Inside one Harvard prof's trip to the top of the world
Dr. S. Allen Counter | 4/15/2009, 5:40 a.m.
Dr. S. Allen Counter, president of the Harvard Foundation (second from right), poses for a photo with several Inuits during his recent trip to the North Pole to commemorate the legendary landmark’s April 6, 1909, discovery by U.S. Navy Commander Robert Peary and Matthew Henson. (Photo courtesy of Dr. S. Allen Counter)
| || ||Dr. S. Allen Counter (left) is here seen with descendants of U.S. Navy Commander Robert Peary, Matthew Henson and Polar Inuit leader Ootah, celebrating the 100th anniversary of the April 6, 1909, discovery of the North Pole. (Photo courtesy of Dr. S. Allen Counter)|| ||Before embarking on his trip to the North Pole to commemorate the centennial of the discovery of the North Pole, Dr. S. Allen Counter created a multi-compartment sealed Plexiglas case that contained, among other things, a triangular American flag, a Holy Bible from Harvard’s Memorial Church, copies of several books about the endeavor and a variety of Inuit cultural symbols. (Photo courtesy of Dr. S. Allen Counter) |
April 6, 2009, marked the 100th anniversary of the American discovery of the North Pole. On that day in 1909, Matthew Henson, an African American, and U.S. Navy Commander Robert Peary, a European American, along with four Polar Inuits (“Eskimos”) led by tribal leader Ootah, became the first humans to stand at the top of the Earth.
There is considerable scientific and other evidence today to confirm that they did indeed reach 90 degrees N, the precise North Pole. As a Navy commander, Robert Peary was on a military mission of geographic discovery. Matthew Henson, his arctic aide of 18 years, had also served the Navy as a messenger and as a field assistant, the highest positions that a “colored” man could hold in the Navy at that time.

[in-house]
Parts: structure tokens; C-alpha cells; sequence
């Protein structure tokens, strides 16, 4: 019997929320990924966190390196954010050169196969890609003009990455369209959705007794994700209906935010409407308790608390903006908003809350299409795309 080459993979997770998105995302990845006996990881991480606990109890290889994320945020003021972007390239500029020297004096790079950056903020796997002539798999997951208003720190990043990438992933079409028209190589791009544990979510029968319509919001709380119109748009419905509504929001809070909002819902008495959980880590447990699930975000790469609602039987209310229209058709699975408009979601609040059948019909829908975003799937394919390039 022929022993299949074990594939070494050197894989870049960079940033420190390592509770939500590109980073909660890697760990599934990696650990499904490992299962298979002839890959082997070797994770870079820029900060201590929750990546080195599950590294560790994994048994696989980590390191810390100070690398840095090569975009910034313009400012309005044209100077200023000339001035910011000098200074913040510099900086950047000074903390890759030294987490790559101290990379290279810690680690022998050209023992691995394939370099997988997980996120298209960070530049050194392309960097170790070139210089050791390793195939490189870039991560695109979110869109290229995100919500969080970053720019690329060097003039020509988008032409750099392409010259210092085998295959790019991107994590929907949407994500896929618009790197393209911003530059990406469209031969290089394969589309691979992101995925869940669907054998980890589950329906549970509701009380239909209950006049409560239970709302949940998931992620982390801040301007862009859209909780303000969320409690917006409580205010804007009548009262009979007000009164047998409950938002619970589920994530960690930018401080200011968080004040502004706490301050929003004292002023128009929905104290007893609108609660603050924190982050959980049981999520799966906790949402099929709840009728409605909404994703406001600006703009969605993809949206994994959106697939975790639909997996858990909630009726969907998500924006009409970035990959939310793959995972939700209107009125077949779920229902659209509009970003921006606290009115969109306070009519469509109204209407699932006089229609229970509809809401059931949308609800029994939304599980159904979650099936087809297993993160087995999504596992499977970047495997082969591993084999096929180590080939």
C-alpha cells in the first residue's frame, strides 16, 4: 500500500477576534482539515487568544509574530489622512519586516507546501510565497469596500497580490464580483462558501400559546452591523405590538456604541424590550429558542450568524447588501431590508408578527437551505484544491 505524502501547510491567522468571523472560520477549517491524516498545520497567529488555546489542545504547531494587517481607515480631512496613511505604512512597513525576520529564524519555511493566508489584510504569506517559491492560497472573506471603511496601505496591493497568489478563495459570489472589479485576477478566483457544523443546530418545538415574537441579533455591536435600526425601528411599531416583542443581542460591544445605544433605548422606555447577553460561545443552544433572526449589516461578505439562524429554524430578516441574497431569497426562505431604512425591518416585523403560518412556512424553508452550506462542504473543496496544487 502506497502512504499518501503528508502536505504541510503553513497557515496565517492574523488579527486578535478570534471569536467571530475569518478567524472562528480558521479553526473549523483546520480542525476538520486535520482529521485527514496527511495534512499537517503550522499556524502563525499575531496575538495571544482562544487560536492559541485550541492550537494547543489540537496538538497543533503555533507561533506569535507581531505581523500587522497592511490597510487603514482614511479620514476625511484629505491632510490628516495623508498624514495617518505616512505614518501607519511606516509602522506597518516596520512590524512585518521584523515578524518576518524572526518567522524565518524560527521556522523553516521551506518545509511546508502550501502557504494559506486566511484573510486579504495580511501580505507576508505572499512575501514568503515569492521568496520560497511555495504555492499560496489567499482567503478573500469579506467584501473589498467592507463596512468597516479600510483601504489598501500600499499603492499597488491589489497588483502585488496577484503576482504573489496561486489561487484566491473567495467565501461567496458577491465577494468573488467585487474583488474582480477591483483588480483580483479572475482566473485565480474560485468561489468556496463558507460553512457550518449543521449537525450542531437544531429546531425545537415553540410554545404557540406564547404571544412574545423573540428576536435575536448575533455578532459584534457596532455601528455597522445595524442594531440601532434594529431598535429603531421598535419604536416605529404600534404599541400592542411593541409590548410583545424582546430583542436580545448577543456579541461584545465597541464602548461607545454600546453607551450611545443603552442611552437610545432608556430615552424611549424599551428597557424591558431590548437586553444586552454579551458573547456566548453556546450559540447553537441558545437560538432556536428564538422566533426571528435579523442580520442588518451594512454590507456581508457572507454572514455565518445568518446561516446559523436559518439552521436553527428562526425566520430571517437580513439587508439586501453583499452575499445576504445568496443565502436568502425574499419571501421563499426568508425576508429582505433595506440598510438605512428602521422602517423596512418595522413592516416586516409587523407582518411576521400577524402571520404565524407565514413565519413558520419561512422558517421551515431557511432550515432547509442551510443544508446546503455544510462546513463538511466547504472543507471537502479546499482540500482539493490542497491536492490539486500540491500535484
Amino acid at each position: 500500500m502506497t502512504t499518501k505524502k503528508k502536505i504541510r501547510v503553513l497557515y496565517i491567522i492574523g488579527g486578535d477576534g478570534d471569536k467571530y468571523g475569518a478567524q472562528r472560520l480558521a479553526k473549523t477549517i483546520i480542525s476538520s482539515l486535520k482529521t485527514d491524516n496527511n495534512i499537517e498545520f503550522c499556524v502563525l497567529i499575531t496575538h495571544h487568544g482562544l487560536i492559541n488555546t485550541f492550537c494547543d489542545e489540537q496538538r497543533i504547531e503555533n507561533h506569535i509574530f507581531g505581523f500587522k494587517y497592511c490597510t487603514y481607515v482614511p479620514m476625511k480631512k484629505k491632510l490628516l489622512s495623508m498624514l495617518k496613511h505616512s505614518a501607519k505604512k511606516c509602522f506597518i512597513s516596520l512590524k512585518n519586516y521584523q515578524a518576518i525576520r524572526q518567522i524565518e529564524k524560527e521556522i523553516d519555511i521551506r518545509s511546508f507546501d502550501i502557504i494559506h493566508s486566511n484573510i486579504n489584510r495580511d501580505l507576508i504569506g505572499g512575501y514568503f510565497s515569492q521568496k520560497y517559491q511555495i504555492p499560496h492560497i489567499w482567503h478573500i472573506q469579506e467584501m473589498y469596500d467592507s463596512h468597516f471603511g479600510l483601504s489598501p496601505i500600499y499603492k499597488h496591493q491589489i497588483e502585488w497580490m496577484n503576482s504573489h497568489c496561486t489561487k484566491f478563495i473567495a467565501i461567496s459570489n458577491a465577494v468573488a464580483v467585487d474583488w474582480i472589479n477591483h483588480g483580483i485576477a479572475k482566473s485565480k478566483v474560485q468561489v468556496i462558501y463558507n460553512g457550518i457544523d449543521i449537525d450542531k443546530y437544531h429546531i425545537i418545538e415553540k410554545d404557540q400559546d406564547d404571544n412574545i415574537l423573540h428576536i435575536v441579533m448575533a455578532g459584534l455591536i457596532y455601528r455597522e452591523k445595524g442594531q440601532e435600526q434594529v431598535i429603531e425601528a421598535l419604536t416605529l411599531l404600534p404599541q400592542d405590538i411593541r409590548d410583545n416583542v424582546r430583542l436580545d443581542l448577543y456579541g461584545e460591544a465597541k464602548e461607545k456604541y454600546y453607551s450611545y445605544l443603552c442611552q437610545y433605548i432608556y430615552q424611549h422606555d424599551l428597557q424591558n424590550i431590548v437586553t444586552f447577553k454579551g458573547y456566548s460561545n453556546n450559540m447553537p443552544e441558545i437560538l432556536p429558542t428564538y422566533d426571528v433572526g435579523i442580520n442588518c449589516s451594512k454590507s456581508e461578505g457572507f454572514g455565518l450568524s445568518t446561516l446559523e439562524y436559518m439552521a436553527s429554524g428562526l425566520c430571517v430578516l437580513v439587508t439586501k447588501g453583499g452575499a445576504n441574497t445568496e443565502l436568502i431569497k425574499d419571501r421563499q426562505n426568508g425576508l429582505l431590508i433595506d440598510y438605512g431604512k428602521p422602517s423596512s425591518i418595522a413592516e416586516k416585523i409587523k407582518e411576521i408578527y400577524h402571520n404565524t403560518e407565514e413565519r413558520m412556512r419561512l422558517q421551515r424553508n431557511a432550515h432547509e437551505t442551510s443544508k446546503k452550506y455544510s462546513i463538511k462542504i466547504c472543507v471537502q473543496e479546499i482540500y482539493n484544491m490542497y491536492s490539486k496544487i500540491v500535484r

Reaching the North Pole in the early 1900s was viewed by international leaders as tantamount to reaching the moon in our lifetime, and explorers from many nations were competing for the international honor of this prize.
Matthew Henson and Commander Peary reached the North Pole by dogsled during a time when our country was socially and culturally different than today. Unfortunately, Robert Peary alone was credited with this momentous discovery, and Matthew Henson — who, by some accounts, reached the North Pole first, and of whom the commander had said, “I cannot make it without him” — was ignored by the press and left out of the history books because of the racial attitudes in the U.S. toward African Americans at that time.